Ask any musical fan about Jesus Christ Superstar and the memories are varied. For singer Julia Deans, she remembers going to the 1994 New Zealand version starring Margaret Urlich and Jay Laga’aia. Actor director Oliver Driver never saw this adaptation, but he does recall mishearing the lyrics.
“Did you ever sing ‘Jesus Christ Superstar, racing ‘round the corner in a Yamaha?’ It reminds me of being a kid.”
Reincarnated on stage and in films since its inception as a concept album in 1970, Jesus Christ Superstar is arguably one of the most famous stage shows of all time and fans often have fond recollections of the musical that is celebrating its 44th year.
And therein lay the problem for Oliver, who is tackling the rock opera for the Auckland Theatre Company this month.
“The biggest challenge is doing something that everyone has such a strong opinion of,” he explains. “Never before have I done a show where people come up to me and say, ‘I saw it 20 years ago’ or ‘I had the album as a child’, or ‘Oh, my God! That’s my favourite song.’ It’s the first show where people were calling me to audition or to work on the project.”
Oliver (39) has recruited some of New Zealand’s top musicians, including Julia (40) and former Midnight Youth lead Jeremy Redmore, for the starring roles and has turned the iconic musical into a modern-rock concert.
“We’re trying to approach it as if Jesus was in a band,” Oliver says of his vision. “We thought, how would he spread the word of God today? You’re not going to stand on a mountain and reach 4000 people, you’d want to reach four billion!”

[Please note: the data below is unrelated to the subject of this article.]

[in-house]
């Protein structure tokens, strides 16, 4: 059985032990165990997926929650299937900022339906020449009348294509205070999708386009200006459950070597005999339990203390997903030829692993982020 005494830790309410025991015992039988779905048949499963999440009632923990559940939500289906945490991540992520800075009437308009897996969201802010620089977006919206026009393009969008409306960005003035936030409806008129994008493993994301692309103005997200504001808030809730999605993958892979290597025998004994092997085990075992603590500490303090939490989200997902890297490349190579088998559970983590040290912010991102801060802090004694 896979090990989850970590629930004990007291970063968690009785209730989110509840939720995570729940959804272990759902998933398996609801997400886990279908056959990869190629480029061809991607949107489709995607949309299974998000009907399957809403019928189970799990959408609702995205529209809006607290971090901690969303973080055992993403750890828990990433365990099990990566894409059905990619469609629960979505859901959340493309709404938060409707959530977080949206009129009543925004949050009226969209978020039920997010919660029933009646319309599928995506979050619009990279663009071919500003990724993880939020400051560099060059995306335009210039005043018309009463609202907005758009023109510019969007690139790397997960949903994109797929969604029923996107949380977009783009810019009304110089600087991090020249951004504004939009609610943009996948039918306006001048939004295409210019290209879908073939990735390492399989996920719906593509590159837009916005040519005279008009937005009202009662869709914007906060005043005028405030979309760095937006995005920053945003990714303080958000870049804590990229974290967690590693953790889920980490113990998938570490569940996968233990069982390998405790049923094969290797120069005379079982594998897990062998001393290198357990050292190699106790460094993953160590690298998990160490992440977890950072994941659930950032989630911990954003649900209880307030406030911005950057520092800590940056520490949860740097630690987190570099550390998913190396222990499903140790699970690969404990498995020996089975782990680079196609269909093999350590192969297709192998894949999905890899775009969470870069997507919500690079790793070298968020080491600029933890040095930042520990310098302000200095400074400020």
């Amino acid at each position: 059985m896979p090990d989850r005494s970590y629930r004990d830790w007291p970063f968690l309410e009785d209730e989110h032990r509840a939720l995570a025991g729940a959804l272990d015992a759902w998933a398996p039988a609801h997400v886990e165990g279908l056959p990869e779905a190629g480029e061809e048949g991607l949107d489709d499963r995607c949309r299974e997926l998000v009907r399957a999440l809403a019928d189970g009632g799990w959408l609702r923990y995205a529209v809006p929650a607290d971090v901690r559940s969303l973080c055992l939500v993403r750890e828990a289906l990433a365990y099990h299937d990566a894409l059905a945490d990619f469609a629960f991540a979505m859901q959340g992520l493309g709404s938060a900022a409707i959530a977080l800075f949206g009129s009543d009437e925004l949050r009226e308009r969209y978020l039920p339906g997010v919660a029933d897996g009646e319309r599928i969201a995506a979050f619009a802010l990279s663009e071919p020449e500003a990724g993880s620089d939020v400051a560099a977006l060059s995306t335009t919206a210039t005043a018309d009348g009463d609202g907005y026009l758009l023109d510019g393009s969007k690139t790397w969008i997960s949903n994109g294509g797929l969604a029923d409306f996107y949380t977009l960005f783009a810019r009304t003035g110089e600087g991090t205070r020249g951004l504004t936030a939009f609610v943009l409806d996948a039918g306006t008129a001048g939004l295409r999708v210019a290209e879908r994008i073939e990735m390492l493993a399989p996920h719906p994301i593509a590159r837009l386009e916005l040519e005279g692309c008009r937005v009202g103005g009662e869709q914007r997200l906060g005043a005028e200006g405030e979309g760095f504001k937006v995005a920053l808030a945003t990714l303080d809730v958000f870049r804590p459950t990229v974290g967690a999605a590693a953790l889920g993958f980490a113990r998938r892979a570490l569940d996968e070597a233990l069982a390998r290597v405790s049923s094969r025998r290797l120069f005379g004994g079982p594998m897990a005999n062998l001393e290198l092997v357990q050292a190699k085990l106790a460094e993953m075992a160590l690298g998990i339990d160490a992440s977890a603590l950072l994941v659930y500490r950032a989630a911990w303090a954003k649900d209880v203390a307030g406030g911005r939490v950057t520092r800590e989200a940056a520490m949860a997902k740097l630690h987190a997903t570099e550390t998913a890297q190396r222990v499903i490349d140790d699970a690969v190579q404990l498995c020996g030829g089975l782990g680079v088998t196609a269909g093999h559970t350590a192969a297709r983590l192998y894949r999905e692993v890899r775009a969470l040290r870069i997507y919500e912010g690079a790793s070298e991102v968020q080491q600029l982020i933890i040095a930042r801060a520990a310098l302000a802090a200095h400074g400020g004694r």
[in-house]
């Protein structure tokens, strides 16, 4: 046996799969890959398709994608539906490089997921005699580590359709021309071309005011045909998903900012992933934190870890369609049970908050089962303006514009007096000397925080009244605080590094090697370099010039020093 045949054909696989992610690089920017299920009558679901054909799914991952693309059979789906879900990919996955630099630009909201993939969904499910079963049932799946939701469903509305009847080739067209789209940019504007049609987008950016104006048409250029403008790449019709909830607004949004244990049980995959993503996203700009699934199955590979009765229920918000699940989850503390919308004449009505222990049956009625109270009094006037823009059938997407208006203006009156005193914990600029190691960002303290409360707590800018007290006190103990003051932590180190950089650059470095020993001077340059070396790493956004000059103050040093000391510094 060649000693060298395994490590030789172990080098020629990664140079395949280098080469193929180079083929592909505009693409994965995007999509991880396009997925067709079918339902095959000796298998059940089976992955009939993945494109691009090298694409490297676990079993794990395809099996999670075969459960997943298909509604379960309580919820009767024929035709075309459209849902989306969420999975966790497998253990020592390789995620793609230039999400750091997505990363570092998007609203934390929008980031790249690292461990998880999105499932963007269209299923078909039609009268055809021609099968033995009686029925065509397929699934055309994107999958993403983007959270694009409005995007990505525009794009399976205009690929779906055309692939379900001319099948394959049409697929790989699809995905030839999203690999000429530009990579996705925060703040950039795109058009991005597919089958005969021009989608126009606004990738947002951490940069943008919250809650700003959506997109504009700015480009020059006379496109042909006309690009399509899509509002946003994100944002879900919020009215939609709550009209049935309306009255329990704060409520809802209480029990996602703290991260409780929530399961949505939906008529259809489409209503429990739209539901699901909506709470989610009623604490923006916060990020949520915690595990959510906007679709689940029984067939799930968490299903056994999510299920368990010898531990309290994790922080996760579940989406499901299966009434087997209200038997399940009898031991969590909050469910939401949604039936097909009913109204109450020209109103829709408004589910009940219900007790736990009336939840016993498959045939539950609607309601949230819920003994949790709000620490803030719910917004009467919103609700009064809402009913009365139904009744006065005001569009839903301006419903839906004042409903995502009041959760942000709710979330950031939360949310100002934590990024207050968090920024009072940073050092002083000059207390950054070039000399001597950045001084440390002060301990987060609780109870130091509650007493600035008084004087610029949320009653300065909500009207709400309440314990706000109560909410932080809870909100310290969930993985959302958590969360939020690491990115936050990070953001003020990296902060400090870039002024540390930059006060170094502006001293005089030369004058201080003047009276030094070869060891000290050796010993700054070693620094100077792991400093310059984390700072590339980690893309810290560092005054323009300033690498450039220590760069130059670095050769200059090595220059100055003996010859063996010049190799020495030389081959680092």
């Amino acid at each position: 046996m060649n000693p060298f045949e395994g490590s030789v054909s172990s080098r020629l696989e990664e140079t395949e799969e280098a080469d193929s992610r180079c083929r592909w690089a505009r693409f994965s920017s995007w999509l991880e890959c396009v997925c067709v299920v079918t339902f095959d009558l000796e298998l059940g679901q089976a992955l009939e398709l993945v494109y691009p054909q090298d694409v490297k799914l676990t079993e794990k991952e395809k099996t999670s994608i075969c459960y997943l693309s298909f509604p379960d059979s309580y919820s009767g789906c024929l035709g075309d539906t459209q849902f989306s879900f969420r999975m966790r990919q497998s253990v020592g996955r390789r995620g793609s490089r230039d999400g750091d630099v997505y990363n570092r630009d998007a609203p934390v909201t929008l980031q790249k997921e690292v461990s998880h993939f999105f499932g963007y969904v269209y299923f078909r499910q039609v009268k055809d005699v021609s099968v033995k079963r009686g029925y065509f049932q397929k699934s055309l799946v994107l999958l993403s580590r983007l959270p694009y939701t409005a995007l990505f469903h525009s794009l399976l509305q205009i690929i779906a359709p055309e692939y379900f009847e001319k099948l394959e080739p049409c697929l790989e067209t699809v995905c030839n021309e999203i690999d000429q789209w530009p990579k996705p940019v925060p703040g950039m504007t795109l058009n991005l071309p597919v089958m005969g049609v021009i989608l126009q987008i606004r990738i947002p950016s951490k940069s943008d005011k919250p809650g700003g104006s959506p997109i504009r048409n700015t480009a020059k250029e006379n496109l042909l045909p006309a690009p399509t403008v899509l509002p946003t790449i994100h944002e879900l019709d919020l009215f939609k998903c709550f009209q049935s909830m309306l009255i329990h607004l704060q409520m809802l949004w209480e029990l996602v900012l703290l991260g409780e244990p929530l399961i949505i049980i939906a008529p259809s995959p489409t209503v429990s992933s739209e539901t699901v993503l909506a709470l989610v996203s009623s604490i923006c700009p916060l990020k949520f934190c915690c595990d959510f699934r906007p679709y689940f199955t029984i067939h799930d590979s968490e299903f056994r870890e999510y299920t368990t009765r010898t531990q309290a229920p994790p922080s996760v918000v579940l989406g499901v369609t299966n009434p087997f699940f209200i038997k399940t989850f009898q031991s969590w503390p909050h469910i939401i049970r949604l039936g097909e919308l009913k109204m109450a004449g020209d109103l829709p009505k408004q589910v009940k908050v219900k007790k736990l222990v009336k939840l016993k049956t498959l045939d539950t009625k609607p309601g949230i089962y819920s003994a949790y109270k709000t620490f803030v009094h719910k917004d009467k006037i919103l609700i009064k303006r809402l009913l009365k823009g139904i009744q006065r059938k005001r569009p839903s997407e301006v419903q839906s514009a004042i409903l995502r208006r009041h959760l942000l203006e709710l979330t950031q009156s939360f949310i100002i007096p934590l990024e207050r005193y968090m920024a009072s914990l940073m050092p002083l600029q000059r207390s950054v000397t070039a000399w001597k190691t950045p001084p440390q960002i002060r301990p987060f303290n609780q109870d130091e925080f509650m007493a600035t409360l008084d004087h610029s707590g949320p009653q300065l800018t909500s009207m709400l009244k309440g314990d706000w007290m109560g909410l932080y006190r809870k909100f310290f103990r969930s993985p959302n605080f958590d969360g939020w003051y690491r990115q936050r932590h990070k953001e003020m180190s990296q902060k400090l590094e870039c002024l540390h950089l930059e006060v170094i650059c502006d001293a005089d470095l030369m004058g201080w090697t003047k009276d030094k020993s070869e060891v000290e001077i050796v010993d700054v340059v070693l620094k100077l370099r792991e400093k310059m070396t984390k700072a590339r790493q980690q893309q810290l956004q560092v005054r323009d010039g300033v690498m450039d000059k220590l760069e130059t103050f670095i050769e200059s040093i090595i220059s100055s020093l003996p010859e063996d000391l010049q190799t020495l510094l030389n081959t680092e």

While this is Julia’s first foray into a traditional musical – “except for when I was Blousey Brown in Bugsy Malone in high school” – she’s enjoying taking on the challenge of walking, talking and singing all at the same time.
Despite auditioning hundreds of performers for the coveted part of Mary Magdalene, Oliver and his team offered Julia the role based on her recent theatre work in Brel, a musical tribute to singer-songwriter Jacques Brel, and a cover show of Joni Mitchell songs earlier this year.
“I knew heaps of people had auditioned, and then I got a call asking if I wanted to do it,” tells Julia. “I was like, ‘Really?’”
Oliver knew she’d be perfect for the role. “Musicians are so used to being in control. They have to give that all up when you come into a project like this and embrace what we want them to do without attitude, fear or nerves.”
Julia admits she’s enjoying being told what to do.
“Now I just have to remember everything on stage – that’s the hard part!”
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